It is with immense excitement and pride that I can finally let you all know some news that I've been keeping hush for a while now. Not because of any Non-Disclosure Agreement, but mostly for almost the entirety of the process I thought it was too good to be true. But now, I have a … Continue reading My first publication out soon: Nat Geo Kids Everything Sustainable Energy
Myself and a handful of talented geography teacher educators were involved in the development of a new free-to-use resource for teachers. ReTeach UK helps you introduce fresh perspectives, broader subject knowledge and diverse thinking into topics.
An article written for the World Energy and Meteorology Council (WEMC). It is becoming increasingly common place that education departments of governments around the world are including climate change in statutory policy. One such example is the recently released Sustainability and climate change: a strategy for the education and children’s services systems by the UK … Continue reading Examples of climate and energy data visualisations and how they can be used in the classroom
I don't know why I put myself through it! A love for performing, geography and educating - all rolled into one, I guess! Almost every Geographical Association Conference Teachmeet I get lyrical. This year, I decided to honour the epic efforts and achievements of the team behind developing the Slow Ways.
Started as a pandemic ‘comfort project’ but growing into something so much more, Coffee and Geography was a podcast where I simply chatted to people. These chats led to exploring connections and intersections through a geographical lens, but also helped to broaden my horizons, check my own privilege, and bring back some faith in humanity. Bring a brew and come and find out what I’ve learnt, which can be useful anecdotes and aids in the classroom, from these ‘everyday’ conversations.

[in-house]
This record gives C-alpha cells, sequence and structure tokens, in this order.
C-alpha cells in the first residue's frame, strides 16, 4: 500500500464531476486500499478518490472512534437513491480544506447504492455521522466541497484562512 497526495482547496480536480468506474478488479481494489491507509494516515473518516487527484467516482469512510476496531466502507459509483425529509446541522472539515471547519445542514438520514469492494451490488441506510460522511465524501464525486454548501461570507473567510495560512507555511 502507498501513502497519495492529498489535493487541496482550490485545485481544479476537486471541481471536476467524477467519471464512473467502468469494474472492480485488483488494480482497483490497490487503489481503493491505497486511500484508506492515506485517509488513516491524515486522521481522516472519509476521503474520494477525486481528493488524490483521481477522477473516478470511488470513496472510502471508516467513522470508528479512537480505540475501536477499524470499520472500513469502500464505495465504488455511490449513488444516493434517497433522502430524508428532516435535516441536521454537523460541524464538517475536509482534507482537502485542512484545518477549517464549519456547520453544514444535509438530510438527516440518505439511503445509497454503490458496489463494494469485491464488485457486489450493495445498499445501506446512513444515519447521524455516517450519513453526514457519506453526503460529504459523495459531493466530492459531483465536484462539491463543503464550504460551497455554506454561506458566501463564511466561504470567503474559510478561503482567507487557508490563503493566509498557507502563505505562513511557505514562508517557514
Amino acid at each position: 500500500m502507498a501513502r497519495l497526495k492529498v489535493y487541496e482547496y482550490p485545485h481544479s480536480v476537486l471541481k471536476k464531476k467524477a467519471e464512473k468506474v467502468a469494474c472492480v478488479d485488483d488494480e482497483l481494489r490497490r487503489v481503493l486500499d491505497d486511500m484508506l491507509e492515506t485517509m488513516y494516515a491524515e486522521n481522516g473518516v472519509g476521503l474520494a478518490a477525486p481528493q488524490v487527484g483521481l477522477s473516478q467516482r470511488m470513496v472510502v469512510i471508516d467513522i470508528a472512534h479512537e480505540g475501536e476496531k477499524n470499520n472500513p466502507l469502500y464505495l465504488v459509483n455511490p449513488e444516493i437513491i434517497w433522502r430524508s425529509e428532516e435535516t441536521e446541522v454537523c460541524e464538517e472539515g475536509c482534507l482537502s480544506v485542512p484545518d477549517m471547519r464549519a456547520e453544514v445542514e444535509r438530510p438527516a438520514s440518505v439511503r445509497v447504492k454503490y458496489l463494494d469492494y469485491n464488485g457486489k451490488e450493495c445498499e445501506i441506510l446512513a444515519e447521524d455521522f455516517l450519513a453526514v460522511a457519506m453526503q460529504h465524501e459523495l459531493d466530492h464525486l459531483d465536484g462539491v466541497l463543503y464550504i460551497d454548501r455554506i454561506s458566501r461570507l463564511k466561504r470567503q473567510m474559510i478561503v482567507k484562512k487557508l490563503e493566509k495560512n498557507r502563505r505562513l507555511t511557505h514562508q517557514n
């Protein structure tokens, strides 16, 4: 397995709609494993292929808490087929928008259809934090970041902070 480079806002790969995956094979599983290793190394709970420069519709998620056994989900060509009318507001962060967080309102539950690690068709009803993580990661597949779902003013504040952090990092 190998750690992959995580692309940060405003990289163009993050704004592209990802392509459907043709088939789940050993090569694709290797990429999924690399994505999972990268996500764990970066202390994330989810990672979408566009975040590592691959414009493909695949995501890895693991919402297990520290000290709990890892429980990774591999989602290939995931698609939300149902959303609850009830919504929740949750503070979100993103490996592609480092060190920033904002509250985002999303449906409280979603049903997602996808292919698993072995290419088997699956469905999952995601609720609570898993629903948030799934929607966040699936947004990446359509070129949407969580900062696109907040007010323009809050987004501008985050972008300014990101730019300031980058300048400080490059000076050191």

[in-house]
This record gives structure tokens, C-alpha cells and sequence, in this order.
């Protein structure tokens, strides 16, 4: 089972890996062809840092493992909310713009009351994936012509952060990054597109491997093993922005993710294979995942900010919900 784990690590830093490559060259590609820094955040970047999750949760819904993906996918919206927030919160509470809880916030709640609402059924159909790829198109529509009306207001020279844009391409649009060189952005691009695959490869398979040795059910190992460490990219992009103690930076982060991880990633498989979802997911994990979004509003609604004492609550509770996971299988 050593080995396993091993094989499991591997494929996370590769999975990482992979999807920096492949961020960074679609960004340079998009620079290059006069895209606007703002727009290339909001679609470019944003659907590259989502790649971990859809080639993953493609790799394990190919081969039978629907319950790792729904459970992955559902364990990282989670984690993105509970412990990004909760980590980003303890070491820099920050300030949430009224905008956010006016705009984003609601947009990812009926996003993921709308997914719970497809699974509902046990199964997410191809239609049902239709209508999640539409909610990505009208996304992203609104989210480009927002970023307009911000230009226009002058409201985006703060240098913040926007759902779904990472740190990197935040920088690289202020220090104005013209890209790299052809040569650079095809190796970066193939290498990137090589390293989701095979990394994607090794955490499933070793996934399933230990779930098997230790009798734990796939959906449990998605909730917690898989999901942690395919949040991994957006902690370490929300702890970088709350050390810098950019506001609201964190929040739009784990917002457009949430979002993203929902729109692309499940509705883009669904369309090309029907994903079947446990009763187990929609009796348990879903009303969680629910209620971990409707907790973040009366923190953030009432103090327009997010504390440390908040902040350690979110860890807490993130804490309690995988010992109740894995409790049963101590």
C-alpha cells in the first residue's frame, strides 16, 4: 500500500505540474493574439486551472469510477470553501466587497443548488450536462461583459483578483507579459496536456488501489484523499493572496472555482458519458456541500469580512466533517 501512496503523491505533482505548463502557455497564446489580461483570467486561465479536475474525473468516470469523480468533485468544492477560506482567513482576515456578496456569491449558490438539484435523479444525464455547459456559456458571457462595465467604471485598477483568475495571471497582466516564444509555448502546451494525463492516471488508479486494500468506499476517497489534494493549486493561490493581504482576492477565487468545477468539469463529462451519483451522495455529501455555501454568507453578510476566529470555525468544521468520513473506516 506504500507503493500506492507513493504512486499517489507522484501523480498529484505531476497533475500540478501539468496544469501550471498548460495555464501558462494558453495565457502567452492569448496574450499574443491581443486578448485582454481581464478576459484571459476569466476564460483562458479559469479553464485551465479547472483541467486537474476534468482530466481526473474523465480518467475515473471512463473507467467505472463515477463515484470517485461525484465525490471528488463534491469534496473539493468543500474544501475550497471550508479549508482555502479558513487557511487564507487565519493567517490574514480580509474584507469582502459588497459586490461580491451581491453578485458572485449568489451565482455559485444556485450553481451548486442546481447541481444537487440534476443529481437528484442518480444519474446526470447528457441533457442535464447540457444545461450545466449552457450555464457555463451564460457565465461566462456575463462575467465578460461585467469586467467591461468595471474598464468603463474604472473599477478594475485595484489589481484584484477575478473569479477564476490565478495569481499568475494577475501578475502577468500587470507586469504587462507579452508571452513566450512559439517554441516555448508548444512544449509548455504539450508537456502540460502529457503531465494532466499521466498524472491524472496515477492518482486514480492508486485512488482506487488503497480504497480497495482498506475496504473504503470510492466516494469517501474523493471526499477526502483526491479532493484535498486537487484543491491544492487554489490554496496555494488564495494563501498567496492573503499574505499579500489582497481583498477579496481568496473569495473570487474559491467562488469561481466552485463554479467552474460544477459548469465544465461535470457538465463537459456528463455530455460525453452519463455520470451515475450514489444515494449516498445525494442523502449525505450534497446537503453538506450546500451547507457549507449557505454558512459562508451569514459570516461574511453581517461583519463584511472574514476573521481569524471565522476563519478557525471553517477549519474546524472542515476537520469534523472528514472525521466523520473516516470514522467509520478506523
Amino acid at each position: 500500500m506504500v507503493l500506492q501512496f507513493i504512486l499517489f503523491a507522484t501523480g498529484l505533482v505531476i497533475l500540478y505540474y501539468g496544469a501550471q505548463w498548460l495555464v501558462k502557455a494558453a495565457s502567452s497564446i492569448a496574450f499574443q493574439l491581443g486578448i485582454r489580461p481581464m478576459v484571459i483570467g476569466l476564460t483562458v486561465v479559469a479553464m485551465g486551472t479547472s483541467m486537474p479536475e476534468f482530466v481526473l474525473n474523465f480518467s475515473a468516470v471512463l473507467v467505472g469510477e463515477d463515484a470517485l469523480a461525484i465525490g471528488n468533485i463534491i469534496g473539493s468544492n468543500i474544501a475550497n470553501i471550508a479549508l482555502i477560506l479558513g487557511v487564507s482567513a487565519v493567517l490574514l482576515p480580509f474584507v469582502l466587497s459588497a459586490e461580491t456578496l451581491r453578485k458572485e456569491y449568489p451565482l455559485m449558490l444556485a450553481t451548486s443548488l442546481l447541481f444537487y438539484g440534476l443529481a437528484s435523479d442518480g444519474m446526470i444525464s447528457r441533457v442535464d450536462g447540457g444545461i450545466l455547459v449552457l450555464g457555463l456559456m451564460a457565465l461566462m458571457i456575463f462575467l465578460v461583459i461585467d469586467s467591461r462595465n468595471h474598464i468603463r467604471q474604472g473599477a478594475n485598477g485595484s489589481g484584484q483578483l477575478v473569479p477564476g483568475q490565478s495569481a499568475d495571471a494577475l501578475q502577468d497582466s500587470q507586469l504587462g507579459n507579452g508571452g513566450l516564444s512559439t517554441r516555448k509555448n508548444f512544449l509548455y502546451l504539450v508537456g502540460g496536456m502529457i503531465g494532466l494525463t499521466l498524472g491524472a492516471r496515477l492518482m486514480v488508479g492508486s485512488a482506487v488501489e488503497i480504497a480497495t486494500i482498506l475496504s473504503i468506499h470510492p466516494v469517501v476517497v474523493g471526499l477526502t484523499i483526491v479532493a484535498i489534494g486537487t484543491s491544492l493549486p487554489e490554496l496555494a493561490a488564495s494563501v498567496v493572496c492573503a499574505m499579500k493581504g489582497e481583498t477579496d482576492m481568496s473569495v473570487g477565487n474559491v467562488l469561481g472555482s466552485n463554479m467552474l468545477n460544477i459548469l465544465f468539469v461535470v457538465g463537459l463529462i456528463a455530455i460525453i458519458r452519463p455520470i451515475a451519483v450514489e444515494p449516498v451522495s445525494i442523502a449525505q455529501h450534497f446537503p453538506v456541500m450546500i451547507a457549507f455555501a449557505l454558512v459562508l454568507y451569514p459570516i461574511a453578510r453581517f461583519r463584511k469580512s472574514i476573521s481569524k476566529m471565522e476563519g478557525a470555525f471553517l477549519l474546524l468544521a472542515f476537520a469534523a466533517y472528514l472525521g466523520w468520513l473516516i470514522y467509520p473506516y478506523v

A few days ago I attended, in person, my first Geographical Association Annual Conference since 2019. The same was true of all other geography educators, since the last two had been totally online. This conference is for geography teachers, academics, exhibitors and students. It is always a wonderful event. Now that I have a podcast, I took the opportunity of grabbing my mobile recording equipment and doing a bit of recording for you all! Enjoy the listen.
This is part 2 of my teachers' guide for the IPCC's 6th Assessment (AR6) on climate change. Part 1 covered the report released last year on the updated science on climate change. Now the IPCC's Working Group 2 (WG2) report, focusing on the impacts of climate change, is out. Having completed a read of the report myself, I can say with some morbidness but conviction, that the terms climate crisis and climate emergency are well and truly justified.
Some colleagues and I have had the privilege of working with James Cheshire and Oliver Uberti, developing educational materials for their latest book Atlas of The Invisible. The book is truly is an impressive piece of work, deserving of the three awards and positive reviews received so far. In my opinion it is a must have for the school library, and teachers can make so much use of it in various ways.
It’s been my first full foray into podcating as a host and producer and I have thoroughly enjoyed it. Sure, the production side of things has been taxing at times, but I've loved developing new skills. But without a shadow of a doubt it has been all the guests that have given me the most pleasure. To celebrate and reflect, I thought I'd put together a piece of poetry. Enjoy.
Many say that COP26 ended last November with not much to cheer about. But it did give us educators plenty food for thought. Secretary of State for Education Nadhim Zahawi gave encouraging sentiments regarding the Department for Education’s (DfE) plans to improve climate change and sustainability education in England. A draft strategy has been published and here I will offer a brief overview with some light analysis and what schools can do to get a head-start.